July 4 - Good Week For Americans Great and Small

 

 

 

 

 

 

 

 

 

 

 

 

 

[WND.com  07.02.14]

  RIGHT TO REPLY

 A GOOD WEEK FOR AMERICANS

 GREAT AND VERY SMALL

 

Exclusive: Lord Monckton says of high court's 'anti-death majority':                    'Long may they live'

 

 LORD MONCKTON 

Christopher Monckton of Brenchley, high priest of climate skepticism, advised Prime Minister Margaret Thatcher, wrote leaders for the Yorkshire Post, was editor of the Catholic paper The Universe, managing editor of the Telegraph Sunday Magazine, assistant editor of Today, and consulting editor of the Evening Standard. He invented the million-selling "Eternity Puzzles," "Sudoku X" and a promising treatment for infections. See the Science & Public Policy Institute.

 

People of America, July 4 is your day. Eleven score and 18 years ago, your founding fathers brought forth on your continent a new nation, conceived in liberty and dedicated to the proposition that all men are created equal.

Ever since that day, all nations have had cause to give thanks for your athletic democracy and for the celebration, champion, guarantor and hope of liberty worldwide that was and is America.

In your nation, the government is the servant of the people, and not the other way about. The little guy has the right and the opportunity to become the big guy. All are equal before the law. None may be punished except by due process of law. Congress shall make no law respecting any establishment of religion.

Until the Unaffordable "Care" Act, that is.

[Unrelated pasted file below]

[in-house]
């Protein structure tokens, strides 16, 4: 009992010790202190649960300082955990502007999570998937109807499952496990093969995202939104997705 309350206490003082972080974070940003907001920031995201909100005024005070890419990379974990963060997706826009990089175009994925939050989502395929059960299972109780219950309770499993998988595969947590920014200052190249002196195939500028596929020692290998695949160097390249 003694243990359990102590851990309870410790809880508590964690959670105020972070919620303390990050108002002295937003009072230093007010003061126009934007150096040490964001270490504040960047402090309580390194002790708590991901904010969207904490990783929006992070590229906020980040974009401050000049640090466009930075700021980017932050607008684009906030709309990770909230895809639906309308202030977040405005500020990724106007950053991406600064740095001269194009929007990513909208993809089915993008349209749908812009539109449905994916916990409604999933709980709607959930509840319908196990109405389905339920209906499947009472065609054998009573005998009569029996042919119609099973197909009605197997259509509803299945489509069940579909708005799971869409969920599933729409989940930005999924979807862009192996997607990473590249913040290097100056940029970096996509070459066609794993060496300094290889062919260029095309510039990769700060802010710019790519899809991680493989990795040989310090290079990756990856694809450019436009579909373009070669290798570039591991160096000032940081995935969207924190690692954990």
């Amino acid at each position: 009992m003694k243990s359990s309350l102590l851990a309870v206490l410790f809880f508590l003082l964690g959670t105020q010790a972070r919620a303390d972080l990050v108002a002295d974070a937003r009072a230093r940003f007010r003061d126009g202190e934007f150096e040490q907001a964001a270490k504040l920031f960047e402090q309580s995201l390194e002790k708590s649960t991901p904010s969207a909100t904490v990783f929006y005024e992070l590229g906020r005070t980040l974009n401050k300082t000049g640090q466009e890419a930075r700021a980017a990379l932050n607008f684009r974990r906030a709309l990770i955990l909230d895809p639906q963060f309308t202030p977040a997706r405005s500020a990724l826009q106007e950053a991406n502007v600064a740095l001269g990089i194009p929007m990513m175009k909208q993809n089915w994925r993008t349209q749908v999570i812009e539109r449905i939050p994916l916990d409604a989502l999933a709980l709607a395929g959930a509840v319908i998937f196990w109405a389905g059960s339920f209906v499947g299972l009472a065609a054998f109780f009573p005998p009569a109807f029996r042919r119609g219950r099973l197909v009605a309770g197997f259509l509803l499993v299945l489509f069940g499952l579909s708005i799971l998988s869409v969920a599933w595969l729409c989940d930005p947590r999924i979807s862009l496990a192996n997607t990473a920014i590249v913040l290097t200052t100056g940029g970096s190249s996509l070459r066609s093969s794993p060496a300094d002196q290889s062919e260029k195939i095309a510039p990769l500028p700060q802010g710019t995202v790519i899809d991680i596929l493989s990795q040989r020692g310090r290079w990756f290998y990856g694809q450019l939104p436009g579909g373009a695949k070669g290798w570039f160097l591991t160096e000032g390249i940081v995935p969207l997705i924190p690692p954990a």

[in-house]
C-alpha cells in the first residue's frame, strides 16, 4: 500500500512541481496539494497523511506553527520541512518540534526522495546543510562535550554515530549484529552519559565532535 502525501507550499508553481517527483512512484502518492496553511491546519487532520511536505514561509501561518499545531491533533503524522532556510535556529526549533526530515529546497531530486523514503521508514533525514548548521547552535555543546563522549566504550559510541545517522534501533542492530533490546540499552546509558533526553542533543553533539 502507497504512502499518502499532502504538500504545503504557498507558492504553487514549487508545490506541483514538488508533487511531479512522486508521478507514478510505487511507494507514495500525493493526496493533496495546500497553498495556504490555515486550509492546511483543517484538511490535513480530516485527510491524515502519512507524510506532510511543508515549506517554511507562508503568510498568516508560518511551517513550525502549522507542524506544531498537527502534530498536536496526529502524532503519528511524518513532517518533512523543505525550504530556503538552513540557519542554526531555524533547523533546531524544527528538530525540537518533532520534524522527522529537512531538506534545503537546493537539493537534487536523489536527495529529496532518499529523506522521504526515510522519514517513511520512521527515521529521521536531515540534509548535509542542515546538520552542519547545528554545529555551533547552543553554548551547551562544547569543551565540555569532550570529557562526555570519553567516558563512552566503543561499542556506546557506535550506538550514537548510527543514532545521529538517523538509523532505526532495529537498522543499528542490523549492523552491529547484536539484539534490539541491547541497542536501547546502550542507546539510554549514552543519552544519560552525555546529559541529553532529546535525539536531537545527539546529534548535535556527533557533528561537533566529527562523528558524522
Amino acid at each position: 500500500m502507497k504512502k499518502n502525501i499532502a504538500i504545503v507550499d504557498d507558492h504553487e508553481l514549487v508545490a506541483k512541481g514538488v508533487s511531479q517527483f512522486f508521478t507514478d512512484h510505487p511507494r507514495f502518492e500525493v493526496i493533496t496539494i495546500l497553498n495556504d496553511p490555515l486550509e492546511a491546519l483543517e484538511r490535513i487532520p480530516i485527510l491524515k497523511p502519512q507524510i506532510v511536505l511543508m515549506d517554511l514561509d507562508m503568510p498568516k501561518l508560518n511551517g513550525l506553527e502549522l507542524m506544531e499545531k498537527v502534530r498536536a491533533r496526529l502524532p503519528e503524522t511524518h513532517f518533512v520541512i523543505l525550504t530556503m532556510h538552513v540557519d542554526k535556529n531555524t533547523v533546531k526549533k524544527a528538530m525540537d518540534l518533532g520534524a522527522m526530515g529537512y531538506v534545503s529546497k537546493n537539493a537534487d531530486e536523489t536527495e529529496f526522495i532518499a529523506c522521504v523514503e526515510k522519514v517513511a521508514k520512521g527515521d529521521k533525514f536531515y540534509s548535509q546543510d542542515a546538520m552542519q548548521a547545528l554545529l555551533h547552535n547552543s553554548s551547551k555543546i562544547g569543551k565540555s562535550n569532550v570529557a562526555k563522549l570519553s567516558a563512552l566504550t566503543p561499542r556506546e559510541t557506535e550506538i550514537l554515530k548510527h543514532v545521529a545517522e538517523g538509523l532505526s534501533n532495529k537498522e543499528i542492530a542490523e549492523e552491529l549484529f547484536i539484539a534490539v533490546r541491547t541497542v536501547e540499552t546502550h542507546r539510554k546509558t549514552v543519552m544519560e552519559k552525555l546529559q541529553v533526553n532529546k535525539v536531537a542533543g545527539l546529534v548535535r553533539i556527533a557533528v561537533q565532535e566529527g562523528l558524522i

Suddenly, corporations and convents were told that Congress had made a law respecting all establishments of religion, for under Soetero"care" they were now required to sign a form repudiating that most precious of all Christian beliefs, that thou shalt love and that, therefore, thou shalt not kill, and especially that thou shalt not kill a blameless child in the womb of its mother, whether by abortion or by abortifacient contraception.

They were required to agree to pay for their employees' abortions or contraceptives.

Just as Henry VIII required (unsuccessfully) that Saint Thomas More should sign the Oath of Supremacy that placed the king, not the pope, at the head of the Church in England, so King Barack I required (unsuccessfully) that closely held corporations such as Hobby Lobby, owned by the Green family, and Conestoga Wood Specialties, owned by the Hahn family, should sign a humiliating form obliging them to abandon their religious belief and pay for the slaughter of the innocents.

They said No, even though under the savage provisions of King Barack's freedom-destroying legislation they could be fined in the millions or tens of millions. They stood by their consciences and by their rights under the Constitution.

They bravely fought the case all the way to the Supreme Court. By a 5-4 ruling, the Supremes found that the requirement to sign the king's Form of Supremacy was unlawful in that it compromised their freedom to live, and to administer their corporations, in accordance with their religious beliefs.

Naturally, the two rubber stamps appointed by the king to the Court - the dreadful Kagan and the appalling Sotomayor - voted in support of the pro-death, Kill-Them-All faction, whose shrieking representatives were chanting zombie-like slogans on the steps outside the courthouse.

Now, the Declaration of Independence says: "We hold these truths to be self-evident, that all men are created equal, that they are endowed by their Creator with certain unalienable rights, that among these are Life, Liberty, and the pursuit of Happiness."